Advanced search

Update on realising my friend is a user and I a willing fool !

(96 Posts)
gingerbeerbeast Tue 26-Mar-19 14:53:48

Following a thread where I asked whether I was unreasonable for feeling hurt when a friend of mine essentially dumped me when he met his now girlfriend . I got great advice and decided to completely detach myself from being so available to him as a friend as I was then being ghosted when I was surplus to requirements. It hurt me desperately as up
To this point we had very regular and consistent contact .. nothing sinister. Just friendship . So I deliberately did not respond to messaging yesterday and last night and this morning , remained aloof but professional in the office etc and despite it being only day 2 , he is upset looking, following me into my office approximately 5 times today already, looks on edge, nervous and it is really really awkward. I feel good and delighted that I have come to that decision as I really was being used as a filler/ gap rather than being invested in as a friend , as another helpful poster pointed out. So how can I deal with this . It’s getting so uncomfortable . It’s the unspoken situation that is strange. If he asks, should I be honest and say I feel that we have different expectations of our friendship and I feel used or should I continue to be aloof but professional and hope it fades out. Thank you again for all advice and your thoughts are appreciated .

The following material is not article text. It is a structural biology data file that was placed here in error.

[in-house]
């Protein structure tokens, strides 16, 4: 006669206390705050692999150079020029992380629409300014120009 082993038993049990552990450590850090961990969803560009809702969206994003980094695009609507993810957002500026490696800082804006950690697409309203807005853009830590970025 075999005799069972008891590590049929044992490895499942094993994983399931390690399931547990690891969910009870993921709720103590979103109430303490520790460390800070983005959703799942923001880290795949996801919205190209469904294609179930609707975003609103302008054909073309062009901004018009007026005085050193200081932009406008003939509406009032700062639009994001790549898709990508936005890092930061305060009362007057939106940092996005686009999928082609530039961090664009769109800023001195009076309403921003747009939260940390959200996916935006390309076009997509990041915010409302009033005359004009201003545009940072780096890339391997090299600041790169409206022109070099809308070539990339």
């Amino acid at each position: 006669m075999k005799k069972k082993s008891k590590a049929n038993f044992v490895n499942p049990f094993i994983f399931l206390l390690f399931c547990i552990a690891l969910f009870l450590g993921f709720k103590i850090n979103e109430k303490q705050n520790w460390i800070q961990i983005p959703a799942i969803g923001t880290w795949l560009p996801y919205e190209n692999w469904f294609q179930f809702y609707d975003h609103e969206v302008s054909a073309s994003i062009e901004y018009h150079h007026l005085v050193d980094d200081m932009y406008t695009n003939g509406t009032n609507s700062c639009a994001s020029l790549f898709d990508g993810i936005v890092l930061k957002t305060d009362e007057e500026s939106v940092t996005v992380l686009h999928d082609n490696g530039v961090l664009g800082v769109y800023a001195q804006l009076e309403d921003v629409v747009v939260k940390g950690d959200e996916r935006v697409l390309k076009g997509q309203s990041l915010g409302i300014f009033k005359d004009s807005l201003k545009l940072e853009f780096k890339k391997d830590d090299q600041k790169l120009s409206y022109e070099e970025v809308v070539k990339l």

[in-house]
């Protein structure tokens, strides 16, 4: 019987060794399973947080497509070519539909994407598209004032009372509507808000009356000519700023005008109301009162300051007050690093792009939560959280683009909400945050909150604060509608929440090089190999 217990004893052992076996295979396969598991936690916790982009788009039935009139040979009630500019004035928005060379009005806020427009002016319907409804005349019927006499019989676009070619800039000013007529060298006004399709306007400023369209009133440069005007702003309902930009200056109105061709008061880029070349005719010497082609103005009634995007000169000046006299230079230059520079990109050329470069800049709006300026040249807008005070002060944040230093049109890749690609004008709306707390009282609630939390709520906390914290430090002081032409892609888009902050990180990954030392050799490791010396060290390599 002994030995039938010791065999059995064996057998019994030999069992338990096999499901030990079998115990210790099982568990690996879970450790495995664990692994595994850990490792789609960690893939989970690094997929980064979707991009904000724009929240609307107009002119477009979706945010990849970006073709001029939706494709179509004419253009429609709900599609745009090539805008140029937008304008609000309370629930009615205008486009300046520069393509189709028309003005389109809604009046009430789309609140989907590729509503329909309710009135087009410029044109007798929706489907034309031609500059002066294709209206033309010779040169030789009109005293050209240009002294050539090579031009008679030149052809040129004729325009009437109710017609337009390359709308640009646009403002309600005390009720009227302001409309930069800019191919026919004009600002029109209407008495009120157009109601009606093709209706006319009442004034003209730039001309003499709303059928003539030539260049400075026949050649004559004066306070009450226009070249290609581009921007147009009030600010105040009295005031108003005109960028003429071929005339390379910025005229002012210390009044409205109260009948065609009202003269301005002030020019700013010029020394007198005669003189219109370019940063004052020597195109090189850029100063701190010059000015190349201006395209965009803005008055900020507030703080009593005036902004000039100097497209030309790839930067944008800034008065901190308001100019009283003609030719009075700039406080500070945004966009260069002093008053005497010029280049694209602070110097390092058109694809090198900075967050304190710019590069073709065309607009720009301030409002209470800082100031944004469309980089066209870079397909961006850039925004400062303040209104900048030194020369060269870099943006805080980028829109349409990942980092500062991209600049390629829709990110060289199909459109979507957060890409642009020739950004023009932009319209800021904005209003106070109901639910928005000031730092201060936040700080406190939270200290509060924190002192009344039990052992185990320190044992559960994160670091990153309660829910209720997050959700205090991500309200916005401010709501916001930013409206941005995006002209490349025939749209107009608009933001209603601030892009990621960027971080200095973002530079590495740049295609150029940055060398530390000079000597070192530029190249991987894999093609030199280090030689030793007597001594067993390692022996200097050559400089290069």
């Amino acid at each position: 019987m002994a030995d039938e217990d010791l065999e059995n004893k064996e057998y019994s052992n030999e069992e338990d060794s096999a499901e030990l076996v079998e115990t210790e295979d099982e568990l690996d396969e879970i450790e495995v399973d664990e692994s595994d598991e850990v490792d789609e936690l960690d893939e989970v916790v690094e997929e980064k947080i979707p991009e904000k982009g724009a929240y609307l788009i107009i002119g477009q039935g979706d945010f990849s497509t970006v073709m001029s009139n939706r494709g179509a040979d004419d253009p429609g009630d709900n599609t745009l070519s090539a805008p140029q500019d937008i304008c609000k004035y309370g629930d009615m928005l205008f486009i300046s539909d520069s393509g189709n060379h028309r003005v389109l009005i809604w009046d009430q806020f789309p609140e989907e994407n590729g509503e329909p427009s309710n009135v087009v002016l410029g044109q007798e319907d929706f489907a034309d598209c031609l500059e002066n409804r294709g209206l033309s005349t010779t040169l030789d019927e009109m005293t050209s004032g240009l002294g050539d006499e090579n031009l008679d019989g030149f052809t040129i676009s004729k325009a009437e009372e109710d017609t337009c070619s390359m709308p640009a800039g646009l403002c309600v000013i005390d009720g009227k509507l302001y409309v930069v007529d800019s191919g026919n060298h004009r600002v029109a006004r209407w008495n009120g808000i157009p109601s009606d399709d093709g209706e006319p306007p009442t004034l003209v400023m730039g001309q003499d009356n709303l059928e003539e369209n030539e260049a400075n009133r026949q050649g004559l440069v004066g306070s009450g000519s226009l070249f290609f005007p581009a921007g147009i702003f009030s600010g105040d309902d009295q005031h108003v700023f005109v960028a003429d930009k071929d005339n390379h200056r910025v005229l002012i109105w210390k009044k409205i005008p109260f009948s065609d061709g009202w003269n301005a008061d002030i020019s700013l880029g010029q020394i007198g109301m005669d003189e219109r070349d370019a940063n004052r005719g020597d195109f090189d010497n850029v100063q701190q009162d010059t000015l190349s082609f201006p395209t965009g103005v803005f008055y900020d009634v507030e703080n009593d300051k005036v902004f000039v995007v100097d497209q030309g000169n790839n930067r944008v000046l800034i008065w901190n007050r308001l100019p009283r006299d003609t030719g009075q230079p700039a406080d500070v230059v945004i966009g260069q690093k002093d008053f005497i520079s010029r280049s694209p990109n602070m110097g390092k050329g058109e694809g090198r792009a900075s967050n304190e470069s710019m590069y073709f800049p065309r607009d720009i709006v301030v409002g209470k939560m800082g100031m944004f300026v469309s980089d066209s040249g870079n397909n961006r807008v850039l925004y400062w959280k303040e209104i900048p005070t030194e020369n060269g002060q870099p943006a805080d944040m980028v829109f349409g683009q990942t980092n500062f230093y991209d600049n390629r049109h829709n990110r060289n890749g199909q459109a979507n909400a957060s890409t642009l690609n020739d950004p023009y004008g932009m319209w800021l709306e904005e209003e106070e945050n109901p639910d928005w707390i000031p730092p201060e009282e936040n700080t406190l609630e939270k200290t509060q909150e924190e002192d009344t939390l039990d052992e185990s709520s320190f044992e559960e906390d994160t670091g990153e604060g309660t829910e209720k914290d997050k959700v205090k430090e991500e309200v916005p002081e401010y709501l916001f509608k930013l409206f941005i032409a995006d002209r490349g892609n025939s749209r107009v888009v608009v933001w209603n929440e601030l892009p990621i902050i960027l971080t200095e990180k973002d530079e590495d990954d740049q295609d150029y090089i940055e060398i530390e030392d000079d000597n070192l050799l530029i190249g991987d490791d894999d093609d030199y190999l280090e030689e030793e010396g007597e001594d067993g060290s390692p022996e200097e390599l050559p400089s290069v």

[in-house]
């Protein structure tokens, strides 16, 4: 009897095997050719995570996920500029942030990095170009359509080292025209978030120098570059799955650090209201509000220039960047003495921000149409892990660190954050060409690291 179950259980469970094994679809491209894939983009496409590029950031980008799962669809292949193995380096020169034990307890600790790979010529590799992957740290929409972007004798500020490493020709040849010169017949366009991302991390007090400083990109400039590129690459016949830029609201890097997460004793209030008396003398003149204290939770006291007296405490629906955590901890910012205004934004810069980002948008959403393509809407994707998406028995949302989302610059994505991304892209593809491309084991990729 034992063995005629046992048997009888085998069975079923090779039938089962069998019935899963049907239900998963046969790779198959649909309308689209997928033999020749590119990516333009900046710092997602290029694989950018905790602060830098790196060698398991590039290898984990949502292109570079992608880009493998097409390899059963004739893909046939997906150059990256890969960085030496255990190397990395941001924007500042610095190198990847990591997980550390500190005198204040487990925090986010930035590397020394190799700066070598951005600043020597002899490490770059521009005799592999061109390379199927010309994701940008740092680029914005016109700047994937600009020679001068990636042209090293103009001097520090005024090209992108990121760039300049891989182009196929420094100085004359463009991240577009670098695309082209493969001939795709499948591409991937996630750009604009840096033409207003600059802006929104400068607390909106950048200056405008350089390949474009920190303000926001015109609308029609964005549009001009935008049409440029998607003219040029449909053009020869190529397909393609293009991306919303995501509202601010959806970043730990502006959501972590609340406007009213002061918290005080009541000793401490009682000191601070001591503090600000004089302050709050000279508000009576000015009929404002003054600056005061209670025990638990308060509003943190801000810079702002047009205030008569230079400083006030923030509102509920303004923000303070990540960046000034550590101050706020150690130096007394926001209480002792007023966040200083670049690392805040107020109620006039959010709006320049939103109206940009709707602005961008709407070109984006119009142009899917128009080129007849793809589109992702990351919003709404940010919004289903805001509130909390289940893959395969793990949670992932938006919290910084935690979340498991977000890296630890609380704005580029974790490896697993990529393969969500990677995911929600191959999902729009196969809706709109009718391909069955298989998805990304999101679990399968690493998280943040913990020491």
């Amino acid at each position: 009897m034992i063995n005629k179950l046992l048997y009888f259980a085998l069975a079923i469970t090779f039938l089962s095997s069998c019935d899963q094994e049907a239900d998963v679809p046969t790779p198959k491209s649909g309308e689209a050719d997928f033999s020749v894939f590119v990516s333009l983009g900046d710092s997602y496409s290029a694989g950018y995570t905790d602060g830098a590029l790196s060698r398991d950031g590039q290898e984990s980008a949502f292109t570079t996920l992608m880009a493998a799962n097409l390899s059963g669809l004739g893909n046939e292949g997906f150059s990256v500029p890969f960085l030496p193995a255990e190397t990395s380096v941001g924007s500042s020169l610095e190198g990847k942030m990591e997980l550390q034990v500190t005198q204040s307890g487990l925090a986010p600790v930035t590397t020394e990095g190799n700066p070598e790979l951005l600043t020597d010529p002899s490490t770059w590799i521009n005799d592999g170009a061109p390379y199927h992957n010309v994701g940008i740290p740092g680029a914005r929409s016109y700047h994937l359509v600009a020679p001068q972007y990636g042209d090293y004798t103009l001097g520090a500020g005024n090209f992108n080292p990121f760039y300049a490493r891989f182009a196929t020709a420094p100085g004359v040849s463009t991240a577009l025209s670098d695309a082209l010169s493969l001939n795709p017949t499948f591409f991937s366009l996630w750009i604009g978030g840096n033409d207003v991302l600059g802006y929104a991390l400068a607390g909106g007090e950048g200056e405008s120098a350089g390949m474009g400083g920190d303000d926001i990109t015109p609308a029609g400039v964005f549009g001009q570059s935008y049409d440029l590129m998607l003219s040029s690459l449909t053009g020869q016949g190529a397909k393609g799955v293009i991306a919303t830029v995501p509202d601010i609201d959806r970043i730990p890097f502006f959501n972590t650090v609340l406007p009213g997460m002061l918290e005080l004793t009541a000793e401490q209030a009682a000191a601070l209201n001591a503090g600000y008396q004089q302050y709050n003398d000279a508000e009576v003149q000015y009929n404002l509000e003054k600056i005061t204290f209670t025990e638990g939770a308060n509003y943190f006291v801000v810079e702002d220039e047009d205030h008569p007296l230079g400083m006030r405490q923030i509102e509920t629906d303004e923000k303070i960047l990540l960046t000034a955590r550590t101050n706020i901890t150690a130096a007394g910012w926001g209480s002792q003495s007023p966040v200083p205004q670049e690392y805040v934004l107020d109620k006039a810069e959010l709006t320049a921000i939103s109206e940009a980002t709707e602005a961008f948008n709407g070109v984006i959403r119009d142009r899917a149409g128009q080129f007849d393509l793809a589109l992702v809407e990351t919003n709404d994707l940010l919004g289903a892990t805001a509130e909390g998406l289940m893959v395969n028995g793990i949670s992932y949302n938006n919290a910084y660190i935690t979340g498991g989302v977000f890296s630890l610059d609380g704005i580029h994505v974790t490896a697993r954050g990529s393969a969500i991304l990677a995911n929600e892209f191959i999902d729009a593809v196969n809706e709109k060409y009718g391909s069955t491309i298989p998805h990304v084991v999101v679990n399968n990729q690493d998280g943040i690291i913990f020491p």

ShartGoblin Tue 26-Mar-19 14:59:11

I think I would be honest personally. I've had friends drop me during the honeymoon phase and they normally come back as if nothing ever happened (because they were blissfully unaware), it's fairly normal and I usually forgive and forget. I've also had male friends drop me because they were never friends in the first place, just wanted to get in my pants and I've found that quite devastating.

Being honest will help if it's the first situation. It won't damage the relationship if it's the second, it might be embarrassing but I'd say worth the risk if it turns out he is a real friend and is just busy being loved up.

Newadventure Tue 26-Mar-19 15:02:05

Can you post a link to the last thread??
I remember reading your very first post on it but I didn't rtft.